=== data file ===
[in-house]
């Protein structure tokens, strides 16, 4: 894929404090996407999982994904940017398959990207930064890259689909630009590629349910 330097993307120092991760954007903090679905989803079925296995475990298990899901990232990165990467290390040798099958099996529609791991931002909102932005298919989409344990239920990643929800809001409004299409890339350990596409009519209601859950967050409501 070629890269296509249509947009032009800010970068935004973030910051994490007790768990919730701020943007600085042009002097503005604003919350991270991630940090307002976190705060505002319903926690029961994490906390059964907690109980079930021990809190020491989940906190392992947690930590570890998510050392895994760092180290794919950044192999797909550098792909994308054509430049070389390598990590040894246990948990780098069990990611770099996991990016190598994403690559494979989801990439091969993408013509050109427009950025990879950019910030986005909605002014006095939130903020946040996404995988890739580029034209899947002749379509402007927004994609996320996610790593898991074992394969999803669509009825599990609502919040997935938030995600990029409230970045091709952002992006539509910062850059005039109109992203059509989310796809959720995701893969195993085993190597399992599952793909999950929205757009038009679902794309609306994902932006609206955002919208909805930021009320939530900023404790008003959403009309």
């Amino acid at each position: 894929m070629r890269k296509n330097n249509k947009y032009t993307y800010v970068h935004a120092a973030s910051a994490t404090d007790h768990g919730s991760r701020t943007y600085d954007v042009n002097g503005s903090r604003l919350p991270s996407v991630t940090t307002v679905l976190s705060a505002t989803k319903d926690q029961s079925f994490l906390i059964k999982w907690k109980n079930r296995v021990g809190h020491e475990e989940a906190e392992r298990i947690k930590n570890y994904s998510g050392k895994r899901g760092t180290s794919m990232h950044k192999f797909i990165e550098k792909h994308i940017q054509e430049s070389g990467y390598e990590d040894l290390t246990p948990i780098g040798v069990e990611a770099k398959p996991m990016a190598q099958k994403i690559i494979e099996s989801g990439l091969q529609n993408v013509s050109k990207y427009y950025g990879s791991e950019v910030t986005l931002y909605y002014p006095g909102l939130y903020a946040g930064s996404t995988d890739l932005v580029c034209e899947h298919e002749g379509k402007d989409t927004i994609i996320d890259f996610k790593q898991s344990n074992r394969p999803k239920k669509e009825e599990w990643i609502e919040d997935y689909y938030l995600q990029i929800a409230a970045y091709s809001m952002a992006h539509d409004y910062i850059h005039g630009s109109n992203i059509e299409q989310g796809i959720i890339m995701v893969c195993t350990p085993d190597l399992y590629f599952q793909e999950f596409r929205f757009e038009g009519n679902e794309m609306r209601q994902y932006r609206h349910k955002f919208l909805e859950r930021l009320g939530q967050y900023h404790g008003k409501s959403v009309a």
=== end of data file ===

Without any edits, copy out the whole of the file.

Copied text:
[in-house]
């Protein structure tokens, strides 16, 4: 894929404090996407999982994904940017398959990207930064890259689909630009590629349910 330097993307120092991760954007903090679905989803079925296995475990298990899901990232990165990467290390040798099958099996529609791991931002909102932005298919989409344990239920990643929800809001409004299409890339350990596409009519209601859950967050409501 070629890269296509249509947009032009800010970068935004973030910051994490007790768990919730701020943007600085042009002097503005604003919350991270991630940090307002976190705060505002319903926690029961994490906390059964907690109980079930021990809190020491989940906190392992947690930590570890998510050392895994760092180290794919950044192999797909550098792909994308054509430049070389390598990590040894246990948990780098069990990611770099996991990016190598994403690559494979989801990439091969993408013509050109427009950025990879950019910030986005909605002014006095939130903020946040996404995988890739580029034209899947002749379509402007927004994609996320996610790593898991074992394969999803669509009825599990609502919040997935938030995600990029409230970045091709952002992006539509910062850059005039109109992203059509989310796809959720995701893969195993085993190597399992599952793909999950929205757009038009679902794309609306994902932006609206955002919208909805930021009320939530900023404790008003959403009309």
């Amino acid at each position: 894929m070629r890269k296509n330097n249509k947009y032009t993307y800010v970068h935004a120092a973030s910051a994490t404090d007790h768990g919730s991760r701020t943007y600085d954007v042009n002097g503005s903090r604003l919350p991270s996407v991630t940090t307002v679905l976190s705060a505002t989803k319903d926690q029961s079925f994490l906390i059964k999982w907690k109980n079930r296995v021990g809190h020491e475990e989940a906190e392992r298990i947690k930590n570890y994904s998510g050392k895994r899901g760092t180290s794919m990232h950044k192999f797909i990165e550098k792909h994308i940017q054509e430049s070389g990467y390598e990590d040894l290390t246990p948990i780098g040798v069990e990611a770099k398959p996991m990016a190598q099958k994403i690559i494979e099996s989801g990439l091969q529609n993408v013509s050109k990207y427009y950025g990879s791991e950019v910030t986005l931002y909605y002014p006095g909102l939130y903020a946040g930064s996404t995988d890739l932005v580029c034209e899947h298919e002749g379509k402007d989409t927004i994609i996320d890259f996610k790593q898991s344990n074992r394969p999803k239920k669509e009825e599990w990643i609502e919040d997935y689909y938030l995600q990029i929800a409230a970045y091709s809001m952002a992006h539509d409004y910062i850059h005039g630009s109109n992203i059509e299409q989310g796809i959720i890339m995701v893969c195993t350990p085993d190597l399992y590629f599952q793909e999950f596409r929205f757009e038009g009519n679902e794309m609306r209601q994902y932006r609206h349910k955002f919208l909805e859950r930021l009320g939530q967050y900023h404790g008003k409501s959403v009309a």